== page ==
The question now is whether the motivation of schools to self investigate and disclose will be further sharpened by the use of sanctioning schemes–like those used in corporate enforcement proceedings (see above)–that give schools credit in the punishment process for having conducted their own investigation. Historically, schools have had insufficient incentive to self investigate and disclose misconduct. In the NCAA context, for example, there was no direct analogy to the mitigation provisions in the federal sentencing guidelines that would reward them for taking those steps.14 In fact, in a number of cases, schools investigated and self disclosed misconduct in their sports programs, only to receive a punishment that did not seem to give them much credit therefor.15

There is reason to think that we might now be seeing a movement toward incentivizing self investigation, remediation and disclosure in higher education. In the sexual offense context, for example, the Office for Civil Rights (OCR) in the Department of Education makes a point of according significant credit if a university under investigation has scrutinized its own practices and taken steps to remediate any failings.16

Similarly, in the athletic context, the NCAA amended its Division I Manual in 2012 to specifically provide that "[e]xemplary cooperation by an institution or involved individual may constitute a mitigating factor for purposes of determining a penalty for a violation."17

It is still an open question, however, how far the NCAA will go in incentivizing schools to take these remedial steps, in light of the NCAA's foundational "cooperative principle" that obligates each member school "to assist ... in developing full information to determine whether a possible violation of NCAA legislation has occurred (Bylaw 19.2.3)."18 The concern is that the NCAA's Enforcement staff and sanctioning officials will not distinguish between the different levels of effort that schools devote to "developing [that] full information," i.e., that they will simply lump aggressive self investigation in the category of "cooperation" that is considered a prerequisite of NCAA membership under the "cooperative principle" and thereby fail to sufficiently recognize those schools that go the extra mile to root out and disclose athletic misconduct.19

An important test case for this issue will be the NCAA enforcement action involving the "paper class" allegations we investigated for UNC Chapel Hill. Many will be watching to see if UNC gets sufficient credit for its extraordinary effort to investigate and disclose its athletic related misconduct. If UNC does get significant credit, we can expect that other schools will follow that same playbook in the future, with the result that more transparency will be brought to the issue of athletic misconduct. If it does not, we can expect that school administrators considering how to react to allegations of potential misconduct will be less inclined to follow the UNC playbook. That would be an unfortunate result, and would only add fuel to the current criticism directed at the NCAA and at big time college sports.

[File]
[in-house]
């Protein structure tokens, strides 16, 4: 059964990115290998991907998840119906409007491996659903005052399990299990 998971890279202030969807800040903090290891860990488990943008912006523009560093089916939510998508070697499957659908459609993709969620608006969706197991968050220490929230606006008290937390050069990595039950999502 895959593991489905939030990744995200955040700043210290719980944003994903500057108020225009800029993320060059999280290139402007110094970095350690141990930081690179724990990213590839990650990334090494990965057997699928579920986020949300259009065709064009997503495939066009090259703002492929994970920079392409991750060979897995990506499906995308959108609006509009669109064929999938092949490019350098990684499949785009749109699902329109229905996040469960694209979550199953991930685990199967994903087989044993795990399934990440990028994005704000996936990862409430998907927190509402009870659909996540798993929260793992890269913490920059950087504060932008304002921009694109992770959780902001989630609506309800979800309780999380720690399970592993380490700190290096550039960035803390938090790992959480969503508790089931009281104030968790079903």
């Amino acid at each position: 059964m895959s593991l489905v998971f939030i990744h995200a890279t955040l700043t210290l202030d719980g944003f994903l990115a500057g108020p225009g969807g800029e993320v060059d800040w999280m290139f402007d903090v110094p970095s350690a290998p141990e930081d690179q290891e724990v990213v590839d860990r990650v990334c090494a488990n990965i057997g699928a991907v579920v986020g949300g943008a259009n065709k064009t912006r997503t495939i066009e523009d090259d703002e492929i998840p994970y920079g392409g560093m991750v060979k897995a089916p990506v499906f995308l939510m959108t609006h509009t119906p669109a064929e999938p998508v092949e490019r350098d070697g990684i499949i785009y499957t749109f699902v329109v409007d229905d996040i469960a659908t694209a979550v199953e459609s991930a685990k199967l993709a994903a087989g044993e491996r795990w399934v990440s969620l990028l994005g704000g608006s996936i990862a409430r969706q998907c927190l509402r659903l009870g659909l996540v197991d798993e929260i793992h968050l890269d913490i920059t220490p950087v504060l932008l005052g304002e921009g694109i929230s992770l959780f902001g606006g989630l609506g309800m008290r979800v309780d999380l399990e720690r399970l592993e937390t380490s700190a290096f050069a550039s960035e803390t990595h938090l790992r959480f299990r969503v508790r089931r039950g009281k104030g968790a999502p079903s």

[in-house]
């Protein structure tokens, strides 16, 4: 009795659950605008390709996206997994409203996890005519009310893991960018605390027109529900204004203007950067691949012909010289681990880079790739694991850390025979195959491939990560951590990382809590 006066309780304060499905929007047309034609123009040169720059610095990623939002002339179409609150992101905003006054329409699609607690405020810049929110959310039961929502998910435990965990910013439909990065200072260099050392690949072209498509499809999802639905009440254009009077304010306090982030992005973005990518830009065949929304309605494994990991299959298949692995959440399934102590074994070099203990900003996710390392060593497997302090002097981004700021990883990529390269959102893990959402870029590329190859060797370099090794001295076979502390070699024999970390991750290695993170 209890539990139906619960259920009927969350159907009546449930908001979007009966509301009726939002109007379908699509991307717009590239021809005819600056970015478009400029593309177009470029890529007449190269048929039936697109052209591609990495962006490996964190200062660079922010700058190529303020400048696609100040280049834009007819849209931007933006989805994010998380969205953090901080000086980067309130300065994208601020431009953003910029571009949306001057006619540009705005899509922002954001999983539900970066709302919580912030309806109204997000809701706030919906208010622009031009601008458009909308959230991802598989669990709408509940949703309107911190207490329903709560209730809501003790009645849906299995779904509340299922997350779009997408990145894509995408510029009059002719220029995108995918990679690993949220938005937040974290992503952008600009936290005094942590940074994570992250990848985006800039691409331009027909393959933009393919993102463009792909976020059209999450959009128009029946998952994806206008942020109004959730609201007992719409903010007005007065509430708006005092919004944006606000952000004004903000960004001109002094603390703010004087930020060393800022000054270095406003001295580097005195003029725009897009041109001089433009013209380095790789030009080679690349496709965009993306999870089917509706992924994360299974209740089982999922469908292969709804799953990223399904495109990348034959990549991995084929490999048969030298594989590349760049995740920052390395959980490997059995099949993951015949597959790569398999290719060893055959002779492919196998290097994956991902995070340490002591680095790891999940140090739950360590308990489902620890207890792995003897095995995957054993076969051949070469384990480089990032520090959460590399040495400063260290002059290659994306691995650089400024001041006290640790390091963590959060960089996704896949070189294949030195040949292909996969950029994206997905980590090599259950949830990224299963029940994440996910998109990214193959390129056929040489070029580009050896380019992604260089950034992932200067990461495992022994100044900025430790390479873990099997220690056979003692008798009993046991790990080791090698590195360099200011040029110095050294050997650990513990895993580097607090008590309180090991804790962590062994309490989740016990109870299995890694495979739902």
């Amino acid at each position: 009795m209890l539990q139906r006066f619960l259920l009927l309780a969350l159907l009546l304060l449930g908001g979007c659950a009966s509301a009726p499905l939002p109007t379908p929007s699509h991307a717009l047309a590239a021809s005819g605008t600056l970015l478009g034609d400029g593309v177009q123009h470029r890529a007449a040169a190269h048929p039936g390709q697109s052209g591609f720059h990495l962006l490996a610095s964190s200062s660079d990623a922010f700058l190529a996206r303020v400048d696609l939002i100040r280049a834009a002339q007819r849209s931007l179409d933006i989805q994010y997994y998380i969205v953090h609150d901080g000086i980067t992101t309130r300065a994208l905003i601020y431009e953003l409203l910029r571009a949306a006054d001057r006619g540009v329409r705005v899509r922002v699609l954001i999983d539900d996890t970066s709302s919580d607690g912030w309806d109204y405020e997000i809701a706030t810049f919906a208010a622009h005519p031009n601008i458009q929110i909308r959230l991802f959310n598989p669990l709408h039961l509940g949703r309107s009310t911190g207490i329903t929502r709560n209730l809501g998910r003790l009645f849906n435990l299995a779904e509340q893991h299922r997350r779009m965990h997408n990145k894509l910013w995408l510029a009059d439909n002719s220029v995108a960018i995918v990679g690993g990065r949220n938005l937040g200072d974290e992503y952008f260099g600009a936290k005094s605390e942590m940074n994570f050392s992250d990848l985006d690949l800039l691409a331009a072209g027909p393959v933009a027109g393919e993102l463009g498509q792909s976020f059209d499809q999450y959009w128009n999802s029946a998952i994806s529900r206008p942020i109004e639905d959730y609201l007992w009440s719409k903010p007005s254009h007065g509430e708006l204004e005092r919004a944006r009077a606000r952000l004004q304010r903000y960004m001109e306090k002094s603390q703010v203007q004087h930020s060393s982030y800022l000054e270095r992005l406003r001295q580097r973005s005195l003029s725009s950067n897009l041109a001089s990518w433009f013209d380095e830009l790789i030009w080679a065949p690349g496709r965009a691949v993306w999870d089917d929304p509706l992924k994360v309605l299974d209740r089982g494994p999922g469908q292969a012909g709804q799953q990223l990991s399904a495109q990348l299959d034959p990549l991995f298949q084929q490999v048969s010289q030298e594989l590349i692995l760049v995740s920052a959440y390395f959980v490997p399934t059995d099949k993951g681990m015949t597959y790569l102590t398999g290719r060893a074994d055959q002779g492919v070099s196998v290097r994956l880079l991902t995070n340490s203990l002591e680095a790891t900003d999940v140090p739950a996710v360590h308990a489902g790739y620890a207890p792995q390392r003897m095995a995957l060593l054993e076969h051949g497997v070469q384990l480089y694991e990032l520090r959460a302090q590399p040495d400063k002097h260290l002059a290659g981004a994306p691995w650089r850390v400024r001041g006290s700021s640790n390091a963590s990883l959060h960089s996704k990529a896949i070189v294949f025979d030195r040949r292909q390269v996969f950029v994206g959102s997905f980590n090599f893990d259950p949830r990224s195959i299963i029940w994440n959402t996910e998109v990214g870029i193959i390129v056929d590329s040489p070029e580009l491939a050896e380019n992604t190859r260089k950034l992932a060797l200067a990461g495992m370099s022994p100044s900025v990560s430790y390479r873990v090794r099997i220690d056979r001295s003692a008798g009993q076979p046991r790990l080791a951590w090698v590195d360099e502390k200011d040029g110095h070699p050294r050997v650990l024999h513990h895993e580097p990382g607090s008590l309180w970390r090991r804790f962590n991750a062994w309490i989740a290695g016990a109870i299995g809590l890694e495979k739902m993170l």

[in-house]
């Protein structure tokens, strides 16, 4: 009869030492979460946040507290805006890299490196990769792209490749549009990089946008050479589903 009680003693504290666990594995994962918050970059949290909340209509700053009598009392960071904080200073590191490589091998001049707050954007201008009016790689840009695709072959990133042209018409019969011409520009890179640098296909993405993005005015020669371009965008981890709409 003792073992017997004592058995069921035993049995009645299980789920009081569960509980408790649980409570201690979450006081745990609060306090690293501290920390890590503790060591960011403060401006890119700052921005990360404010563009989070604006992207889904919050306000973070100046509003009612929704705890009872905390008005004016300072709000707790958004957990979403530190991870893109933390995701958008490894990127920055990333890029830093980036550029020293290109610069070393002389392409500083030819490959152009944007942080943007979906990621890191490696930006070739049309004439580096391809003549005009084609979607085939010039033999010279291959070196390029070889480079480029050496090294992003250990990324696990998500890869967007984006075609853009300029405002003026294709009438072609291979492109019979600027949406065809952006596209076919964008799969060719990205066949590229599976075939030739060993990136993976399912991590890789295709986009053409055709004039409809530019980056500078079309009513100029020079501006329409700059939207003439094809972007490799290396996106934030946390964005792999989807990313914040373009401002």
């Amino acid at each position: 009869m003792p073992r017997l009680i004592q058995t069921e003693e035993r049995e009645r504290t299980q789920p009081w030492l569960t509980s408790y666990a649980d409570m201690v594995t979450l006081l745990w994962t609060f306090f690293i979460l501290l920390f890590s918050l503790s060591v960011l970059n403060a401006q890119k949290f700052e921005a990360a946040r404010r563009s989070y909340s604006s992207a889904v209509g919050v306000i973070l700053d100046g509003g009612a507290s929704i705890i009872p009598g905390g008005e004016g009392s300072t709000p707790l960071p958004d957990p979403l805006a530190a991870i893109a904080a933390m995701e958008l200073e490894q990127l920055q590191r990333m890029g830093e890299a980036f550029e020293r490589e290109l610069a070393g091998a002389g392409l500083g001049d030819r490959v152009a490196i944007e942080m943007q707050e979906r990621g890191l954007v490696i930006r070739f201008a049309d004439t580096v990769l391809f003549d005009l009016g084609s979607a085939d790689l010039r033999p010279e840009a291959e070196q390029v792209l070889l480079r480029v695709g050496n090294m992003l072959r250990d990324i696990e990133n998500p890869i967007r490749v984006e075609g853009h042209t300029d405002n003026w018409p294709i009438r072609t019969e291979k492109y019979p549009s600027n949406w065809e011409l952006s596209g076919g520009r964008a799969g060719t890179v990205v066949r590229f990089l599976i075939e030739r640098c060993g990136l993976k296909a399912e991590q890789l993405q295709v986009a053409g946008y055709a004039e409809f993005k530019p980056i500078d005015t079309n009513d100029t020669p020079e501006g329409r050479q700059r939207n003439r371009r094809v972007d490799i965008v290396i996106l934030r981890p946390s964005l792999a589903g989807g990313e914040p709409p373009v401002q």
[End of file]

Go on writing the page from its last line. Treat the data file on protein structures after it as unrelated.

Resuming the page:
Regardless of the outcome of the UNC Chapel Hill case, it is clear that the independent investigation model has permanently expanded beyond the corporate world and into higher education. With the high reputational stakes at play in these misconduct issues, it is not surprising that schools facing misconductrelated controversies–like those at Penn State, Chapel Hill and UVA—are increasingly opting to wrap themselves in the credibility of an independent investigation.

The trend toward independent investigations in corporate America over the past 15 years has been accompanied by significantly heightened compliance standards among the companies in our private economy. We have reason to hope that the same trend in higher education will bring about stronger compliance efforts among our country's colleges and universities, and ultimately a reaffirmation that the first obligation of every academic institution is to serve as an example of integrity and trustworthiness to its students. Ken Wainstein is a partner at Cadwalader, Wickersham & Taft LLP and chair of the firm's White Collar Defense and Investigations Group. He led the independent investigations into academic irregularities at the University of North Carolina at Chapel Hill and into the conduct of the NCAA's enforcement staff during its investigation of the University of Miami athletics program. Prior to entering private practice, Wainstein served as Homeland Security Advisor to President George W. Bush, Assistant Attorney General for National Security, U.S. Attorney for the District of Columbia, General Counsel of the FBI and a line federal prosecutor, among other government positions. Joseph Jay is a special counsel at Cadwalader in the firm's White Collar Defense and Investigations Group. He assisted Ken in conducting independent investigations at the University of North Carolina and the NCAA.